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Don’t fall for “all natural” claims

HPRC Fitness Arena: Dietary Supplements
Don’t rely on “all natural” claims as an indication that a supplement is safe.

Some dietary supplements are marketed as “all natural,” but do you know that this is actually an unregulated marketing term? So just because a product claims to be “all natural” doesn’t automatically make it safe. In fact, the Food and Drug Administration (FDA) warns that products marketed as “all natural” might contain ingredients that could interact with medications or be harmful to people with certain medical conditions or may even contain hidden drug ingredients. For example, according to FDA, supplements marketed as “all natural” sexual-enhancement products might be tainted with the same active ingredients found in prescription drugs used to treat erectile dysfunction. Not only could you potentially be consuming multiple drug ingredients, you could be consuming them in amounts even greater than prescription doses. Either way, these types of products can put your health and career in danger. For more information, please read FDA’s “Consumer Update on 'All Natural’ Alternatives…

Decoding the dietary supplement industry

The first step to being an informed supplement user is learning how the dietary supplement industry works.

You can’t always believe the marketing claims, advertisements, or even labels of dietary supplement products. That’s because the Food and Drug Administration (FDA) doesn’t approve or evaluate supplements for safety, quality, or effectiveness before they are sold on the market. FDA can, however, take action if a product is later found to be adulterated or misbranded or cause harm. Still, sometimes it can be hard to tell which supplements are safe and which you should leave on the shelf. To learn more, take a few minutes to watch this video from Operation Supplement Safety about Decoding the Dietary Supplement Industry.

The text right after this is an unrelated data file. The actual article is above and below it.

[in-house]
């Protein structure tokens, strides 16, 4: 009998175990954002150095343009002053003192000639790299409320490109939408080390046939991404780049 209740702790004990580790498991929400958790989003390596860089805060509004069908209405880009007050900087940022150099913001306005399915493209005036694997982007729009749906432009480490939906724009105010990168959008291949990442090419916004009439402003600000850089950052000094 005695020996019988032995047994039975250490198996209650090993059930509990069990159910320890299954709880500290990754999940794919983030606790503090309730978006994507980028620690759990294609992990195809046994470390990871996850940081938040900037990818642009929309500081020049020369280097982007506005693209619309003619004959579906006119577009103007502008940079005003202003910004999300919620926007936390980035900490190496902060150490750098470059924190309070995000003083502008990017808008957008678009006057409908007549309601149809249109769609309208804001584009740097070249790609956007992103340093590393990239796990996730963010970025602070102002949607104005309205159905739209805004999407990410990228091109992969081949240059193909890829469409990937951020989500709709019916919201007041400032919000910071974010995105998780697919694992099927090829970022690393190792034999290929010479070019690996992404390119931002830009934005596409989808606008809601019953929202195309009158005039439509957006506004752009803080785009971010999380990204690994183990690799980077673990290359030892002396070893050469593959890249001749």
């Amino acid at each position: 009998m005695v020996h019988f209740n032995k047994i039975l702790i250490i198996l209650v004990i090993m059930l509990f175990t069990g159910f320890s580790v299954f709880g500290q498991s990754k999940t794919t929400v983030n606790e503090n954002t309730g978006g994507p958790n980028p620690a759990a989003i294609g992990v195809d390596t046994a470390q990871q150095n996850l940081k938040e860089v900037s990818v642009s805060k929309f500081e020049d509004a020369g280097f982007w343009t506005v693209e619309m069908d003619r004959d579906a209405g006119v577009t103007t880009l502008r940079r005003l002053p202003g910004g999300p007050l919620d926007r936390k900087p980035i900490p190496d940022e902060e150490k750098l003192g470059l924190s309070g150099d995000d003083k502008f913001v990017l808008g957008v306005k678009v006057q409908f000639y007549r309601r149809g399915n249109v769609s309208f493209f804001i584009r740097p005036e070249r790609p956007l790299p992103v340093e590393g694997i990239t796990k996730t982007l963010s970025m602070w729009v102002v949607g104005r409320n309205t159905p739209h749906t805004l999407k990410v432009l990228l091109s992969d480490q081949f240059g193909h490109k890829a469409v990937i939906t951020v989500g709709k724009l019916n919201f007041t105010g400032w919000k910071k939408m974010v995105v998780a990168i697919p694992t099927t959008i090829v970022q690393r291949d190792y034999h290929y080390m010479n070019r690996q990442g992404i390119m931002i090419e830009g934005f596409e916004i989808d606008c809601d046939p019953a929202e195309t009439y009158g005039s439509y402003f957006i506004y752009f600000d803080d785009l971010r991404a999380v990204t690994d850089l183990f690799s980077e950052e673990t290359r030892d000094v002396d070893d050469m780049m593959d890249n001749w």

Garcinia cambogia for weight loss?

Garcinia cambogia is a popular ingredient in weight-loss supplements, but what does the evidence say?

Garcinia cambogia, a pumpkin-like fruit, is a popular dietary supplement ingredient in products marketed for weight loss. Although Garcinia cambogia has been marketed as a weight-loss aid for quite some time, the latest scientific research still hasn’t proven its effectiveness. To learn more, read the updated Operation Supplement Safety (OPSS) FAQ about Garcinia cambogia.

If you’re looking for ways to lose weight, OPSS and HPRC always recommend choosing foods first before considering dietary supplements. Visit HPRC’s Fighting Weight Strategies, where you’ll find joint-service and service-specific programs to help you achieve your goals.

Weighing in on green coffee beans

Green coffee bean extract is popular for weight loss, but don’t be fooled by all the hype surrounding this dietary supplement ingredient.

Green coffee bean extract has been available in dietary supplements for quite some time, but despite the hype and popularity of this ingredient, there’s little science to support its use as a weight-loss aid. Green coffee beans are the raw, unroasted seeds or “beans” of the Coffea plant. Similar to your morning cup of coffee, they contain caffeine in addition to a chemical called chlorogenic acid. The difference, though, is that green coffee beans contain more chlorogenic acid because roasting reduces the amount of chlorogenic acid in coffee beans.